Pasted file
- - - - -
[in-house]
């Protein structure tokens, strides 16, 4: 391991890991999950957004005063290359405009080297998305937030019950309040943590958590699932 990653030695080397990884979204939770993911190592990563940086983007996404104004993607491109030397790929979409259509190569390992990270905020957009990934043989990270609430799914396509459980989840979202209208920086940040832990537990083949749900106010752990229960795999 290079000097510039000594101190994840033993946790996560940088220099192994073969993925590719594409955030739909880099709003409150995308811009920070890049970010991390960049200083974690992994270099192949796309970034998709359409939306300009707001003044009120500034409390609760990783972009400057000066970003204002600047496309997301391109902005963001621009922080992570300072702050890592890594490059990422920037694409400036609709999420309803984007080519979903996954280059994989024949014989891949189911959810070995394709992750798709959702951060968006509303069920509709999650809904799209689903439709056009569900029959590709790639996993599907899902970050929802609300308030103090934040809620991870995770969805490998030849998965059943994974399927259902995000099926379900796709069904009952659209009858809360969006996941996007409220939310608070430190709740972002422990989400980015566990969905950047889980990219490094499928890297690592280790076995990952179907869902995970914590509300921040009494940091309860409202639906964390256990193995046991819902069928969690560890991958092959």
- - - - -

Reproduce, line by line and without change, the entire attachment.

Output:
[in-house]
């Protein structure tokens, strides 16, 4: 391991890991999950957004005063290359405009080297998305937030019950309040943590958590699932 990653030695080397990884979204939770993911190592990563940086983007996404104004993607491109030397790929979409259509190569390992990270905020957009990934043989990270609430799914396509459980989840979202209208920086940040832990537990083949749900106010752990229960795999 290079000097510039000594101190994840033993946790996560940088220099192994073969993925590719594409955030739909880099709003409150995308811009920070890049970010991390960049200083974690992994270099192949796309970034998709359409939306300009707001003044009120500034409390609760990783972009400057000066970003204002600047496309997301391109902005963001621009922080992570300072702050890592890594490059990422920037694409400036609709999420309803984007080519979903996954280059994989024949014989891949189911959810070995394709992750798709959702951060968006509303069920509709999650809904799209689903439709056009569900029959590709790639996993599907899902970050929802609300308030103090934040809620991870995770969805490998030849998965059943994974399927259902995000099926379900796709069904009952659209009858809360969006996941996007409220939310608070430190709740972002422990989400980015566990969905950047889980990219490094499928890297690592280790076995990952179907869902995970914590509300921040009494940091309860409202639906964390256990193995046991819902069928969690560890991958092959």